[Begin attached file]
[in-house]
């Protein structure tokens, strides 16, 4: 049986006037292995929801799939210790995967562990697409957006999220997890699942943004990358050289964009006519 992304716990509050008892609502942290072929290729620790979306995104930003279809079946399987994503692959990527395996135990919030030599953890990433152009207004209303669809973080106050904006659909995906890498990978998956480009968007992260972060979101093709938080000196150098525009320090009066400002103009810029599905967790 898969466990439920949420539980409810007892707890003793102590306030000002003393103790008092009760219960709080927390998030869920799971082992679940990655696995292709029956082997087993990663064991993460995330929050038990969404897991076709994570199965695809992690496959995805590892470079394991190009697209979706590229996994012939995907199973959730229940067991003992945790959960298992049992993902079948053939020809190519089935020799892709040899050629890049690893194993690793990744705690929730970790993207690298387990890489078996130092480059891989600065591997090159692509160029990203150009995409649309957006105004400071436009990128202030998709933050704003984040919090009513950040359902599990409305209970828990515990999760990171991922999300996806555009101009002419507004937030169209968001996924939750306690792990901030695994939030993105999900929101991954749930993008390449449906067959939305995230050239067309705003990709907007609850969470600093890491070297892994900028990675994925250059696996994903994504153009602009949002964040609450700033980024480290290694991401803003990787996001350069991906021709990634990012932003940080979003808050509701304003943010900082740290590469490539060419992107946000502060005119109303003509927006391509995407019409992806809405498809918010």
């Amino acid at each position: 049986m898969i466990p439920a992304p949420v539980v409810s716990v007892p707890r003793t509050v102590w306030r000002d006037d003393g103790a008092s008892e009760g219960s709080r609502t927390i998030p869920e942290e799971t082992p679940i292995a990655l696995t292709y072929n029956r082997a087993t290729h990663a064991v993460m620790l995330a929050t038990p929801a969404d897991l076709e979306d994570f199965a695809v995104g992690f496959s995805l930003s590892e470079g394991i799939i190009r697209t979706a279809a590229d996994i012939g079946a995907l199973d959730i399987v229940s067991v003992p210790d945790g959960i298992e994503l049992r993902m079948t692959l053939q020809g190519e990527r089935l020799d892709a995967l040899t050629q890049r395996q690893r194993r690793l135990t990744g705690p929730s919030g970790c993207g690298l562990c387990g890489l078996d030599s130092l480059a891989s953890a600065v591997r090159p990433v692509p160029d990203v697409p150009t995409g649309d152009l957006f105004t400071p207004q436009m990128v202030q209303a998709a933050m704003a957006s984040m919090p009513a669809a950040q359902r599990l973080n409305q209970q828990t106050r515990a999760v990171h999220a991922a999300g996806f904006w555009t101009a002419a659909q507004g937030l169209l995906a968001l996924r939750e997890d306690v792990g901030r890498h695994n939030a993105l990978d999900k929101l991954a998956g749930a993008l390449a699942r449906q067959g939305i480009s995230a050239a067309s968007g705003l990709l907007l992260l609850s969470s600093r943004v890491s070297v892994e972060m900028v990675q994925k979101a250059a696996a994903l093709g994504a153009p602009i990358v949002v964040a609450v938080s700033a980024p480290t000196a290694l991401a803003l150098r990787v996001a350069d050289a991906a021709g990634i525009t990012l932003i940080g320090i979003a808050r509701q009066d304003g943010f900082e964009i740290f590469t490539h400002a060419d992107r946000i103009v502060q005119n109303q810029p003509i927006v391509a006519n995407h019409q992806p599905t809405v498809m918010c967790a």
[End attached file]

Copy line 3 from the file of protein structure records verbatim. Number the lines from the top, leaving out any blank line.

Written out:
């Amino acid at each position: 049986m898969i466990p439920a992304p949420v539980v409810s716990v007892p707890r003793t509050v102590w306030r000002d006037d003393g103790a008092s008892e009760g219960s709080r609502t927390i998030p869920e942290e799971t082992p679940i292995a990655l696995t292709y072929n029956r082997a087993t290729h990663a064991v993460m620790l995330a929050t038990p929801a969404d897991l076709e979306d994570f199965a695809v995104g992690f496959s995805l930003s590892e470079g394991i799939i190009r697209t979706a279809a590229d996994i012939g079946a995907l199973d959730i399987v229940s067991v003992p210790d945790g959960i298992e994503l049992r993902m079948t692959l053939q020809g190519e990527r089935l020799d892709a995967l040899t050629q890049r395996q690893r194993r690793l135990t990744g705690p929730s919030g970790c993207g690298l562990c387990g890489l078996d030599s130092l480059a891989s953890a600065v591997r090159p990433v692509p160029d990203v697409p150009t995409g649309d152009l957006f105004t400071p207004q436009m990128v202030q209303a998709a933050m704003a957006s984040m919090p009513a669809a950040q359902r599990l973080n409305q209970q828990t106050r515990a999760v990171h999220a991922a999300g996806f904006w555009t101009a002419a659909q507004g937030l169209l995906a968001l996924r939750e997890d306690v792990g901030r890498h695994n939030a993105l990978d999900k929101l991954a998956g749930a993008l390449a699942r449906q067959g939305i480009s995230a050239a067309s968007g705003l990709l907007l992260l609850s969470s600093r943004v890491s070297v892994e972060m900028v990675q994925k979101a250059a696996a994903l093709g994504a153009p602009i990358v949002v964040a609450v938080s700033a980024p480290t000196a290694l991401a803003l150098r990787v996001a350069d050289a991906a021709g990634i525009t990012l932003i940080g320090i979003a808050r509701q009066d304003g943010f900082e964009i740290f590469t490539h400002a060419d992107r946000i103009v502060q005119n109303q810029p003509i927006v391509a006519n995407h019409q992806p599905t809405v498809m918010c967790a």